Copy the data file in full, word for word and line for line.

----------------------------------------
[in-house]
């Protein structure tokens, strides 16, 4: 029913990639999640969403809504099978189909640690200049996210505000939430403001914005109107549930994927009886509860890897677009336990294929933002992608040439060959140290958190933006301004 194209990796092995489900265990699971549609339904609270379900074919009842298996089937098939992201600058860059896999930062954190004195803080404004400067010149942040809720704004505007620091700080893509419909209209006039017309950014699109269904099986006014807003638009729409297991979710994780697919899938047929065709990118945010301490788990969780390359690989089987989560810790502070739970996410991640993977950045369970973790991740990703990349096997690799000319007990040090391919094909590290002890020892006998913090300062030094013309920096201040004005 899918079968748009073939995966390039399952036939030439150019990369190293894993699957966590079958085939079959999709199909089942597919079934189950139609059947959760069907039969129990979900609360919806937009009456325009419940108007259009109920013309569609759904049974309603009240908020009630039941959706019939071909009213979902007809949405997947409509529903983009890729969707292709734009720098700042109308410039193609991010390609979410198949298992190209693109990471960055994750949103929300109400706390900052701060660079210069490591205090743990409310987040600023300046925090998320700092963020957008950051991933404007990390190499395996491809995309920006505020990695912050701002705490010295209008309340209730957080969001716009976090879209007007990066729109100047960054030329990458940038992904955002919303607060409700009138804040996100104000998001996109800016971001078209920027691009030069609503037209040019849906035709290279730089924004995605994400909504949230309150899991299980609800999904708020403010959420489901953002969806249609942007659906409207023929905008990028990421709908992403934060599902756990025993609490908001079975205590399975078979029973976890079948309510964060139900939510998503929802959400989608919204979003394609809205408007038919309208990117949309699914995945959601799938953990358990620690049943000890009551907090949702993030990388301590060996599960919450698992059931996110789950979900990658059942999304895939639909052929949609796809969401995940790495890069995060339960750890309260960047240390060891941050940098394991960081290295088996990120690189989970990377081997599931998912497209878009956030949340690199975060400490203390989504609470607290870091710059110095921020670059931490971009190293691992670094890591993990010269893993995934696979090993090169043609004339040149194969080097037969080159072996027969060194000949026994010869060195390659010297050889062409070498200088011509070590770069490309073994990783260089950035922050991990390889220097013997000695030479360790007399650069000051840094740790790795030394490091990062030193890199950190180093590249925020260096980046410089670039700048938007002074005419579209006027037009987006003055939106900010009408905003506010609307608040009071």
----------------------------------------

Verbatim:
[in-house]
């Protein structure tokens, strides 16, 4: 029913990639999640969403809504099978189909640690200049996210505000939430403001914005109107549930994927009886509860890897677009336990294929933002992608040439060959140290958190933006301004 194209990796092995489900265990699971549609339904609270379900074919009842298996089937098939992201600058860059896999930062954190004195803080404004400067010149942040809720704004505007620091700080893509419909209209006039017309950014699109269904099986006014807003638009729409297991979710994780697919899938047929065709990118945010301490788990969780390359690989089987989560810790502070739970996410991640993977950045369970973790991740990703990349096997690799000319007990040090391919094909590290002890020892006998913090300062030094013309920096201040004005 899918079968748009073939995966390039399952036939030439150019990369190293894993699957966590079958085939079959999709199909089942597919079934189950139609059947959760069907039969129990979900609360919806937009009456325009419940108007259009109920013309569609759904049974309603009240908020009630039941959706019939071909009213979902007809949405997947409509529903983009890729969707292709734009720098700042109308410039193609991010390609979410198949298992190209693109990471960055994750949103929300109400706390900052701060660079210069490591205090743990409310987040600023300046925090998320700092963020957008950051991933404007990390190499395996491809995309920006505020990695912050701002705490010295209008309340209730957080969001716009976090879209007007990066729109100047960054030329990458940038992904955002919303607060409700009138804040996100104000998001996109800016971001078209920027691009030069609503037209040019849906035709290279730089924004995605994400909504949230309150899991299980609800999904708020403010959420489901953002969806249609942007659906409207023929905008990028990421709908992403934060599902756990025993609490908001079975205590399975078979029973976890079948309510964060139900939510998503929802959400989608919204979003394609809205408007038919309208990117949309699914995945959601799938953990358990620690049943000890009551907090949702993030990388301590060996599960919450698992059931996110789950979900990658059942999304895939639909052929949609796809969401995940790495890069995060339960750890309260960047240390060891941050940098394991960081290295088996990120690189989970990377081997599931998912497209878009956030949340690199975060400490203390989504609470607290870091710059110095921020670059931490971009190293691992670094890591993990010269893993995934696979090993090169043609004339040149194969080097037969080159072996027969060194000949026994010869060195390659010297050889062409070498200088011509070590770069490309073994990783260089950035922050991990390889220097013997000695030479360790007399650069000051840094740790790795030394490091990062030193890199950190180093590249925020260096980046410089670039700048938007002074005419579209006027037009987006003055939106900010009408905003506010609307608040009071």